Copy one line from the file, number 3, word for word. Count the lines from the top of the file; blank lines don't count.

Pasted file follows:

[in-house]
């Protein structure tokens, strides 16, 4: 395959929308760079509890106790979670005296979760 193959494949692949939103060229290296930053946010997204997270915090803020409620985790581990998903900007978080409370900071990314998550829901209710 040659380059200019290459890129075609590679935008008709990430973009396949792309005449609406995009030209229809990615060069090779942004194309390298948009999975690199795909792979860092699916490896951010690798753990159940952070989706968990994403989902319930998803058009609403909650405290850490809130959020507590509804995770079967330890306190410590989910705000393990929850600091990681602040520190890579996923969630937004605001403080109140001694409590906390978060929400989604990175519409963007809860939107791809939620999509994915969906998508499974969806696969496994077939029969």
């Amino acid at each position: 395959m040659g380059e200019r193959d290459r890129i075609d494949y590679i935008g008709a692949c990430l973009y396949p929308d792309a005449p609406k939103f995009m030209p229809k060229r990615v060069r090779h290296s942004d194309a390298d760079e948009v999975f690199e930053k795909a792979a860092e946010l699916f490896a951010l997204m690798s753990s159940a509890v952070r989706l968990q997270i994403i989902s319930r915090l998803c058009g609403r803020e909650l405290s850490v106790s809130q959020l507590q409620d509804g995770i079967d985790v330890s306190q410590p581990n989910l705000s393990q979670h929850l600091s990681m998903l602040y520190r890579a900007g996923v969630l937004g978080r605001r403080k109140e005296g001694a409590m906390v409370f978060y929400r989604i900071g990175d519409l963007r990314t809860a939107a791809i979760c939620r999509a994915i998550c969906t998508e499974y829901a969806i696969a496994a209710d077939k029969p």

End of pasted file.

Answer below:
């Amino acid at each position: 395959m040659g380059e200019r193959d290459r890129i075609d494949y590679i935008g008709a692949c990430l973009y396949p929308d792309a005449p609406k939103f995009m030209p229809k060229r990615v060069r090779h290296s942004d194309a390298d760079e948009v999975f690199e930053k795909a792979a860092e946010l699916f490896a951010l997204m690798s753990s159940a509890v952070r989706l968990q997270i994403i989902s319930r915090l998803c058009g609403r803020e909650l405290s850490v106790s809130q959020l507590q409620d509804g995770i079967d985790v330890s306190q410590p581990n989910l705000s393990q979670h929850l600091s990681m998903l602040y520190r890579a900007g996923v969630l937004g978080r605001r403080k109140e005296g001694a409590m906390v409370f978060y929400r989604i900071g990175d519409l963007r990314t809860a939107a791809i979760c939620r999509a994915i998550c969906t998508e499974y829901a969806i696969a496994a209710d077939k029969p």